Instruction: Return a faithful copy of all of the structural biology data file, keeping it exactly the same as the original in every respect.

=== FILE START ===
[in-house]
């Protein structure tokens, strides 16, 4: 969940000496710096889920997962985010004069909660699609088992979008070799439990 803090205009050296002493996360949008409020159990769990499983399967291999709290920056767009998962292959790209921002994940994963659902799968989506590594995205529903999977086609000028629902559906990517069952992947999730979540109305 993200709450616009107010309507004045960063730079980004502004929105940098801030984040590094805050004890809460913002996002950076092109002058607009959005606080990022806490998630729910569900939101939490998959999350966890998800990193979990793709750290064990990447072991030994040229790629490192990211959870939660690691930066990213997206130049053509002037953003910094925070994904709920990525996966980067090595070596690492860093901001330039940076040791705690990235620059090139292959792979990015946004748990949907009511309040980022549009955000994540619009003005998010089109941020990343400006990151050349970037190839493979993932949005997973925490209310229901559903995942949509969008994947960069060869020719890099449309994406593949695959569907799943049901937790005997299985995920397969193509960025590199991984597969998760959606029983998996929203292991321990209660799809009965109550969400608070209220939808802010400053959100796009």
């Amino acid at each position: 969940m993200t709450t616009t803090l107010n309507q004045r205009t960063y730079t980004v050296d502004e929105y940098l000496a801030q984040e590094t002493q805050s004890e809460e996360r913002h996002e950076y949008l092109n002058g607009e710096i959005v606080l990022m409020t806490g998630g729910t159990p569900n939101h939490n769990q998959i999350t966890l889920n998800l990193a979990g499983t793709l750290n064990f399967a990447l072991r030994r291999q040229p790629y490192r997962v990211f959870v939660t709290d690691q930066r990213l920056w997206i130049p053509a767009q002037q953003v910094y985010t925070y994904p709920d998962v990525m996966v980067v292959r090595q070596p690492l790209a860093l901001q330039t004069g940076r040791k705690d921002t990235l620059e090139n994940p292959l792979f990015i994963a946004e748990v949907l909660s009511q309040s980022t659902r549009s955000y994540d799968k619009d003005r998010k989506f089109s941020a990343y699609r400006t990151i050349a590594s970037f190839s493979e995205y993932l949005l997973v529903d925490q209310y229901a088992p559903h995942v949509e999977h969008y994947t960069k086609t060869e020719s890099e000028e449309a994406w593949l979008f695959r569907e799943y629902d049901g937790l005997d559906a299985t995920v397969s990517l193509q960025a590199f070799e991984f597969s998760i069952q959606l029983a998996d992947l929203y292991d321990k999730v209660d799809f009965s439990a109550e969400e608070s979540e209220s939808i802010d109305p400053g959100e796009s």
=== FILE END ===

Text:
[in-house]
């Protein structure tokens, strides 16, 4: 969940000496710096889920997962985010004069909660699609088992979008070799439990 803090205009050296002493996360949008409020159990769990499983399967291999709290920056767009998962292959790209921002994940994963659902799968989506590594995205529903999977086609000028629902559906990517069952992947999730979540109305 993200709450616009107010309507004045960063730079980004502004929105940098801030984040590094805050004890809460913002996002950076092109002058607009959005606080990022806490998630729910569900939101939490998959999350966890998800990193979990793709750290064990990447072991030994040229790629490192990211959870939660690691930066990213997206130049053509002037953003910094925070994904709920990525996966980067090595070596690492860093901001330039940076040791705690990235620059090139292959792979990015946004748990949907009511309040980022549009955000994540619009003005998010089109941020990343400006990151050349970037190839493979993932949005997973925490209310229901559903995942949509969008994947960069060869020719890099449309994406593949695959569907799943049901937790005997299985995920397969193509960025590199991984597969998760959606029983998996929203292991321990209660799809009965109550969400608070209220939808802010400053959100796009």
């Amino acid at each position: 969940m993200t709450t616009t803090l107010n309507q004045r205009t960063y730079t980004v050296d502004e929105y940098l000496a801030q984040e590094t002493q805050s004890e809460e996360r913002h996002e950076y949008l092109n002058g607009e710096i959005v606080l990022m409020t806490g998630g729910t159990p569900n939101h939490n769990q998959i999350t966890l889920n998800l990193a979990g499983t793709l750290n064990f399967a990447l072991r030994r291999q040229p790629y490192r997962v990211f959870v939660t709290d690691q930066r990213l920056w997206i130049p053509a767009q002037q953003v910094y985010t925070y994904p709920d998962v990525m996966v980067v292959r090595q070596p690492l790209a860093l901001q330039t004069g940076r040791k705690d921002t990235l620059e090139n994940p292959l792979f990015i994963a946004e748990v949907l909660s009511q309040s980022t659902r549009s955000y994540d799968k619009d003005r998010k989506f089109s941020a990343y699609r400006t990151i050349a590594s970037f190839s493979e995205y993932l949005l997973v529903d925490q209310y229901a088992p559903h995942v949509e999977h969008y994947t960069k086609t060869e020719s890099e000028e449309a994406w593949l979008f695959r569907e799943y629902d049901g937790l005997d559906a299985t995920v397969s990517l193509q960025a590199f070799e991984f597969s998760i069952q959606l029983a998996d992947l929203y292991d321990k999730v209660d799809f009965s439990a109550e969400e608070s979540e209220s939808i802010d109305p400053g959100e796009s």